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Complete Name: Course: Title: Frankenstein (1818) Frankenstein comprises several elements of a horror story which Mary Shelly delivers with a number of strategies and devices enabling the novel to generate the intended physical impact upon a reader’s imagination.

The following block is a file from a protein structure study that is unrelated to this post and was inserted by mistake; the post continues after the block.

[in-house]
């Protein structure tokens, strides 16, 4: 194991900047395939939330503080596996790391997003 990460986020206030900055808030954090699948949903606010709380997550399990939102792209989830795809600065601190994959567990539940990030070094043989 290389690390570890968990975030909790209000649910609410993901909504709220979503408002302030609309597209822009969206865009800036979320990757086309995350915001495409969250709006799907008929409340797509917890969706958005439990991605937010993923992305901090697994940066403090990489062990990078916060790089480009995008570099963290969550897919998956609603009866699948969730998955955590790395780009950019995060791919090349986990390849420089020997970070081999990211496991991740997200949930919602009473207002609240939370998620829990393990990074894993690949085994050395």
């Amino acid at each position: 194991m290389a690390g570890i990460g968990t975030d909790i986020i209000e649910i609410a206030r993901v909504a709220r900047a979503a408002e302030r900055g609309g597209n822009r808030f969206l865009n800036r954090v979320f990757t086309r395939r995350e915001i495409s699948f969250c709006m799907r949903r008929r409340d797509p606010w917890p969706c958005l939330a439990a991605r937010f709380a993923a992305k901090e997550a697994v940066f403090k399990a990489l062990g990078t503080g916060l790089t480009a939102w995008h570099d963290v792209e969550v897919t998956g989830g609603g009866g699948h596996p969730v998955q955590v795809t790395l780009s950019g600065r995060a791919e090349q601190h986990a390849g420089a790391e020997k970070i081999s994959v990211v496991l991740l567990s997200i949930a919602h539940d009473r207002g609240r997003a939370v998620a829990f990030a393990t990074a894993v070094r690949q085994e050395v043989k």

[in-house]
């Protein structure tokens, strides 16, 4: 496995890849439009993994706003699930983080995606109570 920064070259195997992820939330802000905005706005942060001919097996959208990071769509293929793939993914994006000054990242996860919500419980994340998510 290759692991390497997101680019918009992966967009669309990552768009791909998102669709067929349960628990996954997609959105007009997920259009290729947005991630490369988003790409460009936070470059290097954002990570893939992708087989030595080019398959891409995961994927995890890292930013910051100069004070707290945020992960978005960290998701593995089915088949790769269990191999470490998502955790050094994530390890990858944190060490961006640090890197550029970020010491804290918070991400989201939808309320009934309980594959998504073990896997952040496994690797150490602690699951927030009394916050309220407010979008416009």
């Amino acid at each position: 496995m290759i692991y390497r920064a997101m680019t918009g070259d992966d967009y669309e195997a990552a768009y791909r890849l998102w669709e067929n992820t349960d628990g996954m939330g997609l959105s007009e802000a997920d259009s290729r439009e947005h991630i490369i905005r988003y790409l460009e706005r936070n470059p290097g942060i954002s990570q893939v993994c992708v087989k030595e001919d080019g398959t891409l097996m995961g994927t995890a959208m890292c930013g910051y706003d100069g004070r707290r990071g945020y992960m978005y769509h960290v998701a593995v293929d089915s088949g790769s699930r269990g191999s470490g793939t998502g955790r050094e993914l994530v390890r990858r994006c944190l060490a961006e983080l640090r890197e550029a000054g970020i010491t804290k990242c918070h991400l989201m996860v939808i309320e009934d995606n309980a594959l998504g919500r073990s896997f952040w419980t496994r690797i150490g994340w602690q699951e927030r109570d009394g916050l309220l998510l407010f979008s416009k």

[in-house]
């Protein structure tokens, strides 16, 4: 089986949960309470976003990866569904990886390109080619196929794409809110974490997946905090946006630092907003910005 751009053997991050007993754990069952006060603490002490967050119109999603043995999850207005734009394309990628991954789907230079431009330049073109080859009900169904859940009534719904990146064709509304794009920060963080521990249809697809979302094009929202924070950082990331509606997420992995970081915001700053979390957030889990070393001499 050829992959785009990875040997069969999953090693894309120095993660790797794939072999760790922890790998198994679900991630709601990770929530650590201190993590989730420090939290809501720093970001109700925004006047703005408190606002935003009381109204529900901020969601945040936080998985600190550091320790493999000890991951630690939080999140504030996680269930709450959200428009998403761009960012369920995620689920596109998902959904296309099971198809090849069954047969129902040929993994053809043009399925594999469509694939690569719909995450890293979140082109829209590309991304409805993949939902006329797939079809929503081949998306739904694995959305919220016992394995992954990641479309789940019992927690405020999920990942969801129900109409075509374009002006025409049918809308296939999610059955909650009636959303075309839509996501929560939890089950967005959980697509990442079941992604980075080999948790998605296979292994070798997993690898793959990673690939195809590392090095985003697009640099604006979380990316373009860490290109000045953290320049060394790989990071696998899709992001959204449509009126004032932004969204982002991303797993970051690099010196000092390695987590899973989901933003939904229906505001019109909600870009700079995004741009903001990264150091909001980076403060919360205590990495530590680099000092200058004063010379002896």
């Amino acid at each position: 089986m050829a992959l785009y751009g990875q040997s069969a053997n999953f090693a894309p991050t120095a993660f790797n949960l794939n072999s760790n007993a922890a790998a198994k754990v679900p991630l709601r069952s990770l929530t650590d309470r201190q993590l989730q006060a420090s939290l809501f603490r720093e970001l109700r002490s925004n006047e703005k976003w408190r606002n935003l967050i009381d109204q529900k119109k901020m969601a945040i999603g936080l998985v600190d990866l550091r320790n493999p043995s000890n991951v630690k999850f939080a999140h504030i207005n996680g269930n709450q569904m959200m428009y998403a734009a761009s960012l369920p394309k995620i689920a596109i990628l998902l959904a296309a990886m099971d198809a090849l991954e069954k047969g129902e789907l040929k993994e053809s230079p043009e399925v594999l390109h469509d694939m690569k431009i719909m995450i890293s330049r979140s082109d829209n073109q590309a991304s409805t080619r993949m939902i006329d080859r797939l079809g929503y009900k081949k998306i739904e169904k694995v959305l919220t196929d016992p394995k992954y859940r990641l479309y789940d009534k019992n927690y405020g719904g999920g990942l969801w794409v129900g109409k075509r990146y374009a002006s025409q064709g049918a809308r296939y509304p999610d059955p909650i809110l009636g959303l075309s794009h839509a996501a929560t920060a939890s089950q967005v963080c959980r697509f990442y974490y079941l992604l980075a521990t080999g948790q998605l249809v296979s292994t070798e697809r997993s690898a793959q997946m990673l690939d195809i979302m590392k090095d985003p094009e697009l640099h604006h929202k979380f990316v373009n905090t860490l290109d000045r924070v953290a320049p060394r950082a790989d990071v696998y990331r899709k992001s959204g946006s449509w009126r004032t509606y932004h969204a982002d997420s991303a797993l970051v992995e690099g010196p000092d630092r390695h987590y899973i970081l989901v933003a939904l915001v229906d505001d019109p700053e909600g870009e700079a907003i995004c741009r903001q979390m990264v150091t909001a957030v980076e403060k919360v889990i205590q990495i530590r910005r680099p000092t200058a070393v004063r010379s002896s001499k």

Mary Shelley’s Frankenstein effectively renders the audience horrified at the chief thought that humans themselves can create life from the dead. Through science, the epistemological capacity of Shelley’s work reflects the possibility to explore the yet unknown so that by fiction, it is able to promote varied concepts whose substance may impress upon a range of perceptions from being a magical wonder to an object of fright. The ensuing madness in Victor as a science student who has severely detached himself from the norms of the living to defy human limits potentially makes a horrifying attribute to the story where one could well associate mental derangement with crime or a series of morbid acts to follow scheming beyond sanity. Frankenstein, hence, is psychologically addressed in the light of this context. As a tool of suspense, similarly, the laboratory settings where Frankenstein conducts crude experimentation all the more appear to intensify the creepy effect of scenarios in which one is led to anticipate the horrible triumph of reconstructing life from the patches of grave-buried fleshes. Shelly manages to stir anxiety into audience sensation by directing the theme to be understood in the nature of ancient alchemy blended with some futuristic science as portrayed via the notion that high volts of electricity would ignite reflexes to the initially lifeless man-made creature. ...
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